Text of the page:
The Reserve and National Guard soldiers are on what the Army calls "medical hold," while the Army decides how sick or disabled they are and what benefits -- if any -- they should get as a result.

Some of the soldiers said they have waited six hours a day for an appointment without seeing a doctor. Others described waiting weeks or months without getting a diagnosis or proper treatment.

The soldiers said professional active duty personnel are getting better treatment while troops who serve in the National Guard or Army Reserve are left to wallow in medical hold.

"It is not an Army of One. It is the Army of two -- Army and Reserves," said one soldier who served in Operation Iraqi Freedom, during which she developed a serious heart condition and strange skin ailment.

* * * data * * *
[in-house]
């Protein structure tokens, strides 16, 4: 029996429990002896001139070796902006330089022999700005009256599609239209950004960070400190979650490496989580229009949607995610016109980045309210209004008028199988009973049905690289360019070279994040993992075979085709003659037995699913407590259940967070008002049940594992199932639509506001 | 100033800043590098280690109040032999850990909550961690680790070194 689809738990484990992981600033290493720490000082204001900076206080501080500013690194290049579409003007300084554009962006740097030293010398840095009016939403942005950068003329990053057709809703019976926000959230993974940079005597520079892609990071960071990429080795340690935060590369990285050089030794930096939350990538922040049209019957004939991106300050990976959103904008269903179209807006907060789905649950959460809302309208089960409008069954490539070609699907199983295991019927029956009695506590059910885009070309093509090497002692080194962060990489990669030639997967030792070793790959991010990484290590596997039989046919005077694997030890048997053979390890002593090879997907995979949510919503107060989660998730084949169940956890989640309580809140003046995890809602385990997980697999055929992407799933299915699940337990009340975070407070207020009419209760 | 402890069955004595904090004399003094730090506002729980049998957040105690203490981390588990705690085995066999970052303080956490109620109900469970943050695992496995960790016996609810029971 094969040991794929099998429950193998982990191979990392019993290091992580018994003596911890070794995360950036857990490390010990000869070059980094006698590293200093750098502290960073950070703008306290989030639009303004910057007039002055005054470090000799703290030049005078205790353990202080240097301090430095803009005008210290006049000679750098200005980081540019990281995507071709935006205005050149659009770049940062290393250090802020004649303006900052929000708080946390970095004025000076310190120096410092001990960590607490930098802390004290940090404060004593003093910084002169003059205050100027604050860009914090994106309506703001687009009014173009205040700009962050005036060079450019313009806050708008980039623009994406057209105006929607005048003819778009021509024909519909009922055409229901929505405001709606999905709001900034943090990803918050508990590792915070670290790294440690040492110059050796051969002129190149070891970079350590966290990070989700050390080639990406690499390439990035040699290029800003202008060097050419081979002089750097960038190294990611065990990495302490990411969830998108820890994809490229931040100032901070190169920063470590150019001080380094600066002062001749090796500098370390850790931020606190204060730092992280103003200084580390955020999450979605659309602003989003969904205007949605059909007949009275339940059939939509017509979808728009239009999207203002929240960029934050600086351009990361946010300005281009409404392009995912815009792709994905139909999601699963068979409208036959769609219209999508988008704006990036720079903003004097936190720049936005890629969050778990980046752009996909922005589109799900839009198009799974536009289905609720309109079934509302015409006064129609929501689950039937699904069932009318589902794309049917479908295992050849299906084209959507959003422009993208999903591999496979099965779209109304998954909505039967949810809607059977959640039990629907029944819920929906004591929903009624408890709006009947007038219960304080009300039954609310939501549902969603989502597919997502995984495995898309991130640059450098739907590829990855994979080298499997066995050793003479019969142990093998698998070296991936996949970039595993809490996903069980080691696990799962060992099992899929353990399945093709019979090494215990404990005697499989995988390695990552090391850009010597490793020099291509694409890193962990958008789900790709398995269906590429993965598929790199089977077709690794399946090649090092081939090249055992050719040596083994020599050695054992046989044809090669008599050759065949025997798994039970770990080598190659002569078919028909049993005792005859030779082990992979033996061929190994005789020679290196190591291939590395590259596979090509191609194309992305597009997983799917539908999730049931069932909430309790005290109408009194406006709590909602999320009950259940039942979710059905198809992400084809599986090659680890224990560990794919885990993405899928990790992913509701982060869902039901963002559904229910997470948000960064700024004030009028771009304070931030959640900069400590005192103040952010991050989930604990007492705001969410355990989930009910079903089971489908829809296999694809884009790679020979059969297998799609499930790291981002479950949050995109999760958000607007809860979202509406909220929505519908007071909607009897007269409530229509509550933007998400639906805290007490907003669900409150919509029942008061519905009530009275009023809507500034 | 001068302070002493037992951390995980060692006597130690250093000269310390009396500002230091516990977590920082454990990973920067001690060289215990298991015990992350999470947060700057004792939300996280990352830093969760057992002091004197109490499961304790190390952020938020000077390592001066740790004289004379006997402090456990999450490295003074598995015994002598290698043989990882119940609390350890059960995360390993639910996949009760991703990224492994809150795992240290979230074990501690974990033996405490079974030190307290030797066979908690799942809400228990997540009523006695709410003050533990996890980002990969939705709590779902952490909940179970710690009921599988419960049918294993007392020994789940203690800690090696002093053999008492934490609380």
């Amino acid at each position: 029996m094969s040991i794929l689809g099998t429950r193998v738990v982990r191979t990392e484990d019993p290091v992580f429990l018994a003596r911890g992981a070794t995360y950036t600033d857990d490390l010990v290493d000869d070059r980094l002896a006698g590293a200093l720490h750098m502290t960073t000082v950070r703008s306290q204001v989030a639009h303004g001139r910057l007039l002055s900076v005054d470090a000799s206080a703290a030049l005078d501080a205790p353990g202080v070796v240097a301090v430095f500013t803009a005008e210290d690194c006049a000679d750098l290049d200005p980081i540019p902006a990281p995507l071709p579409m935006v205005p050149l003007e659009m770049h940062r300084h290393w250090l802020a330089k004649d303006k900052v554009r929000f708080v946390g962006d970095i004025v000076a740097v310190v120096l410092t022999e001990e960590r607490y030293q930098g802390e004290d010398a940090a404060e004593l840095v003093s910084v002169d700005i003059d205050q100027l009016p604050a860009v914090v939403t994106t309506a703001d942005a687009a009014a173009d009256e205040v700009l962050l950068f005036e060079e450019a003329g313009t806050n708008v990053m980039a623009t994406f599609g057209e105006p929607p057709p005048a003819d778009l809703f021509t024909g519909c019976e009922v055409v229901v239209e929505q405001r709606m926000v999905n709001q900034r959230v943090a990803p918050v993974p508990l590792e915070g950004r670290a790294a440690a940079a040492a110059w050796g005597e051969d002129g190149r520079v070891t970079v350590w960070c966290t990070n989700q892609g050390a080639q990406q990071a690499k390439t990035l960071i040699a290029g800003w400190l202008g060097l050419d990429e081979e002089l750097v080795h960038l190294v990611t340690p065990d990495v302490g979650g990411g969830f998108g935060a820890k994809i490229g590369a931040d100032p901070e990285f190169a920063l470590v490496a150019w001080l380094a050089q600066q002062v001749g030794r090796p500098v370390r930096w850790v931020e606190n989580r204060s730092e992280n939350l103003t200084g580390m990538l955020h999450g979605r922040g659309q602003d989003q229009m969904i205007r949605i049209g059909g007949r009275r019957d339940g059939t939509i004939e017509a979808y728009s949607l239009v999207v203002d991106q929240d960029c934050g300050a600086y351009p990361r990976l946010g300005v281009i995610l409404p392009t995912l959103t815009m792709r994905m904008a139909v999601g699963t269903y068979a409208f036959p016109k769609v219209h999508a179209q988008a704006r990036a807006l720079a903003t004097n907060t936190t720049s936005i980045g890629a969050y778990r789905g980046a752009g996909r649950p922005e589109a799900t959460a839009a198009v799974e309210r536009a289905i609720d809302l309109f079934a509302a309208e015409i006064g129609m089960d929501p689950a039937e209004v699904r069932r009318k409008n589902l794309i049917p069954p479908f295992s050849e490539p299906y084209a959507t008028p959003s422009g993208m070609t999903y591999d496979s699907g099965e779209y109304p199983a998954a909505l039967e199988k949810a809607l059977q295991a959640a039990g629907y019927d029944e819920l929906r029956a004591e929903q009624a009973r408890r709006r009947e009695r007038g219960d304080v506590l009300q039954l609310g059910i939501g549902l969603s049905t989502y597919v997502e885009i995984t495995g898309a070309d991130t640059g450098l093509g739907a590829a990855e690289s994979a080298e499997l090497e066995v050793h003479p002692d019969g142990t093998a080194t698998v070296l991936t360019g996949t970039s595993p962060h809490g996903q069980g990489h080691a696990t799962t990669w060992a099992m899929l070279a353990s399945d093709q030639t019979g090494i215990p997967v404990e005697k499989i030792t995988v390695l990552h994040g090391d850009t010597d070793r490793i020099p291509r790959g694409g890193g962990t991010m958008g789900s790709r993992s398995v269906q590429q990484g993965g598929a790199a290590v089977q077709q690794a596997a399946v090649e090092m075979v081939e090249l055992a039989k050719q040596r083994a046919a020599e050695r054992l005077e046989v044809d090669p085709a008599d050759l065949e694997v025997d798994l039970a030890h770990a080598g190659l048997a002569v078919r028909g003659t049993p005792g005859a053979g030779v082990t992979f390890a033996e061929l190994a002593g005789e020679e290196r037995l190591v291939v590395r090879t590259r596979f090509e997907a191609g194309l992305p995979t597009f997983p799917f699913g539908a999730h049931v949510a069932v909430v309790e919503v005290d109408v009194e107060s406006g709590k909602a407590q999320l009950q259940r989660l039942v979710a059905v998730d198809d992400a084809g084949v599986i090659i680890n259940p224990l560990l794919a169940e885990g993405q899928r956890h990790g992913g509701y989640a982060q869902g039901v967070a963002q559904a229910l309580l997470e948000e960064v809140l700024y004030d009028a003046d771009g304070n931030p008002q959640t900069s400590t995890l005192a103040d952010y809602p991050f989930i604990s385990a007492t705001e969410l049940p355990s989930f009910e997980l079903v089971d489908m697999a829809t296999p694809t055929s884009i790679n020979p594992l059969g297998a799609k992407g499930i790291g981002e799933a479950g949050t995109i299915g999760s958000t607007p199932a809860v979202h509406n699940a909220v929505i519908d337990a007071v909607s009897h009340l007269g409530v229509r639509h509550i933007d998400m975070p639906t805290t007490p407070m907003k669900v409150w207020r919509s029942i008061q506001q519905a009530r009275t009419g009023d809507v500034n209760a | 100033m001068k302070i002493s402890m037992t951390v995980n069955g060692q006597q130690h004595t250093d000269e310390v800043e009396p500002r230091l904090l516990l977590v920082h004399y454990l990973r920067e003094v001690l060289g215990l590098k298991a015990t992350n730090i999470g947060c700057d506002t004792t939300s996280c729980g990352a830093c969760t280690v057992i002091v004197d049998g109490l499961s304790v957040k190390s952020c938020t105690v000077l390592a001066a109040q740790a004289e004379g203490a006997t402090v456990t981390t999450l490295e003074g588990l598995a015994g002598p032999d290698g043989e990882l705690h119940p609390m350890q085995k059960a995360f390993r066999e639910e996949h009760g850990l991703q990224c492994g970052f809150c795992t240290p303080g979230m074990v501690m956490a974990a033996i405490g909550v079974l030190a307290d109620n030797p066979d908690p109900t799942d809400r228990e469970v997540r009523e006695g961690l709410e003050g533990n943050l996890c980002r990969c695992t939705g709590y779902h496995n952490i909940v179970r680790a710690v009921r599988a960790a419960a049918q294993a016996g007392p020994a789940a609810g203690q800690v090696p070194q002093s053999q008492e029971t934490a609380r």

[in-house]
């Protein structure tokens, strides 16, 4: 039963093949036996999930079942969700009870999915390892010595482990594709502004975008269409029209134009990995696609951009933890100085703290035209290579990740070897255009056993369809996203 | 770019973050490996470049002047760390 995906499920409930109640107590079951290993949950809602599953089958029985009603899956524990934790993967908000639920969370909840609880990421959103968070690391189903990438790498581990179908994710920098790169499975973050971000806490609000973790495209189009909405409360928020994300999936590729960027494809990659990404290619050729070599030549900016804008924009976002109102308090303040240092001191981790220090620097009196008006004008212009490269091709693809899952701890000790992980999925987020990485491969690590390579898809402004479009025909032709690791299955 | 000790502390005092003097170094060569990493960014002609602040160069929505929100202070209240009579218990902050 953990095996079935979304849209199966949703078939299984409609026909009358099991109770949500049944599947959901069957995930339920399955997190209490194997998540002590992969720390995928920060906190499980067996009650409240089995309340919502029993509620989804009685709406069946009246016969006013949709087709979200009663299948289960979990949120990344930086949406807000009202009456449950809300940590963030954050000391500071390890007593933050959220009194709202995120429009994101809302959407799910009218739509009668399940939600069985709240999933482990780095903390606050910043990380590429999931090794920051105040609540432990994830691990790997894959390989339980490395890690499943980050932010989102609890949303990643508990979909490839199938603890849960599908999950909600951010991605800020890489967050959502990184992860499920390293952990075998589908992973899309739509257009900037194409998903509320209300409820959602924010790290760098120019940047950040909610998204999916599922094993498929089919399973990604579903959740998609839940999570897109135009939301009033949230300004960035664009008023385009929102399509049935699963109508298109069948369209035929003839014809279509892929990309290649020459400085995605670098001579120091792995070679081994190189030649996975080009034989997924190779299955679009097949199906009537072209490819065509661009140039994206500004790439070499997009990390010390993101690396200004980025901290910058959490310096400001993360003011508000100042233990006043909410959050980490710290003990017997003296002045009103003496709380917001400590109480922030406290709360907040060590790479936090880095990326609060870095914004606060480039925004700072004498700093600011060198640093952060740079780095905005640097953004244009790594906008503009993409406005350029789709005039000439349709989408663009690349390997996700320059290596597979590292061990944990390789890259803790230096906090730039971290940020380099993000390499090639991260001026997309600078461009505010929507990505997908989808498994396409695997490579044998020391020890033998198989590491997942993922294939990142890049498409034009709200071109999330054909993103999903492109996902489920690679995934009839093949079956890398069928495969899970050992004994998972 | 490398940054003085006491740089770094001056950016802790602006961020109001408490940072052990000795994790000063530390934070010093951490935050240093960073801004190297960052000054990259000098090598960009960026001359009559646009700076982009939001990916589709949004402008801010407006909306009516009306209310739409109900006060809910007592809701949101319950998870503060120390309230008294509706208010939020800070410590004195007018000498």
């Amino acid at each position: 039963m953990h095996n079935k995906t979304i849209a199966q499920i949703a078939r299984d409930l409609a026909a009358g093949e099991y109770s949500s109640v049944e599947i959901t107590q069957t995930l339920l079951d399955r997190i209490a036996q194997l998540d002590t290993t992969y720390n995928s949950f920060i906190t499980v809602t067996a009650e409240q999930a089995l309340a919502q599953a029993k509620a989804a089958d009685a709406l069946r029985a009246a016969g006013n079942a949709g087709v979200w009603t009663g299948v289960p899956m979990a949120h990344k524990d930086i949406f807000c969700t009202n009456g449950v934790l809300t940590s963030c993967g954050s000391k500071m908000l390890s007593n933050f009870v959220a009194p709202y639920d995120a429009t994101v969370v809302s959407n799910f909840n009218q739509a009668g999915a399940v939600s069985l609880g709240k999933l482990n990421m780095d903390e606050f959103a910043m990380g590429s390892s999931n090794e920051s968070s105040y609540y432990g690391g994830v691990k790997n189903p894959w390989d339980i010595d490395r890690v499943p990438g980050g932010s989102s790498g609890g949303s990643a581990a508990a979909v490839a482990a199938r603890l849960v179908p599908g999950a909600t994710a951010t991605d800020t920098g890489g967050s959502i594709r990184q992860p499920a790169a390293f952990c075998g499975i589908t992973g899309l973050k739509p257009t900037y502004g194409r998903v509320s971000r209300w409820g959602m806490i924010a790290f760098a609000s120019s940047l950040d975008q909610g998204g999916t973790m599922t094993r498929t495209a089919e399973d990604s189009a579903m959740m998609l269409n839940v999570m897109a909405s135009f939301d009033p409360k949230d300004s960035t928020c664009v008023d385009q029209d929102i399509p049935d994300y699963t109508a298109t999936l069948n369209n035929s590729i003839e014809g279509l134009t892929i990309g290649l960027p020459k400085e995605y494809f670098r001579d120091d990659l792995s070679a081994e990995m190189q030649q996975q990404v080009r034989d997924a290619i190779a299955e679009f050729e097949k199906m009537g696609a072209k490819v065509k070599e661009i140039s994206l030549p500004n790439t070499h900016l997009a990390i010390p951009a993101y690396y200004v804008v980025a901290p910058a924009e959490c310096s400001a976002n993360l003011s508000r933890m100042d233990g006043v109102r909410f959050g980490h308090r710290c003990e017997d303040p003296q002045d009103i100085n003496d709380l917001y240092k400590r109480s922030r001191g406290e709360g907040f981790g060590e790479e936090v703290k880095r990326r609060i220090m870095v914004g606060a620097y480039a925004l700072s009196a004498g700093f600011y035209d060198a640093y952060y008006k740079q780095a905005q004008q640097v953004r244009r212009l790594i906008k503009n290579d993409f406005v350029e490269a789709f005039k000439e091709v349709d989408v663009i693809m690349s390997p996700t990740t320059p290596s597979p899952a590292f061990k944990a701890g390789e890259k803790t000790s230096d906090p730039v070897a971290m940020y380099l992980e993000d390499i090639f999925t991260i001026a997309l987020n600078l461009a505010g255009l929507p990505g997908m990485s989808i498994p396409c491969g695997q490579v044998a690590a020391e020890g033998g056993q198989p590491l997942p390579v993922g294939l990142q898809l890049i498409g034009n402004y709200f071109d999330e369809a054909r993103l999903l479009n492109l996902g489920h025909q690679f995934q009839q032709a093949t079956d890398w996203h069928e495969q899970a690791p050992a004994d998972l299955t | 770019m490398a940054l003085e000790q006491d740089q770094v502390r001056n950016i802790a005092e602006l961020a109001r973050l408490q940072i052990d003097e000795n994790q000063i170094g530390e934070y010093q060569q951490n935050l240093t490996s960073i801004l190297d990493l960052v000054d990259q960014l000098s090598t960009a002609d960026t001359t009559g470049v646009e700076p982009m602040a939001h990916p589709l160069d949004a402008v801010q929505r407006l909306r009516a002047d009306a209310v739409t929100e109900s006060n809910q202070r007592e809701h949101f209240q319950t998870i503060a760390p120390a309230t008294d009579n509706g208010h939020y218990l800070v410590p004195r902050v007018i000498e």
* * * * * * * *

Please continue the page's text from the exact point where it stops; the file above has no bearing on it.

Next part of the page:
A half-dozen calls by UPI seeking comment from Fort Stewart public affairs officials and U.S. Forces Command in Atlanta were not returned.

Soldiers here estimate that nearly 40 percent of the personnel now in medical hold were deployed to Iraq. Of those who went, many described clusters of strange ailments, like heart and lung problems, among previously healthy troops. They said the Army has tried to refuse them benefits, claiming the injuries and illnesses were due to a "pre-existing condition," prior to military service.

Most soldiers in medical hold at Fort Stewart stay in rows of rectangular, gray, single-story cinder block barracks without bathrooms or air conditioning. They are dark and sweltering in the southern Georgia heat and humidity. Around 60 soldiers cram in the bunk beds in each barrack.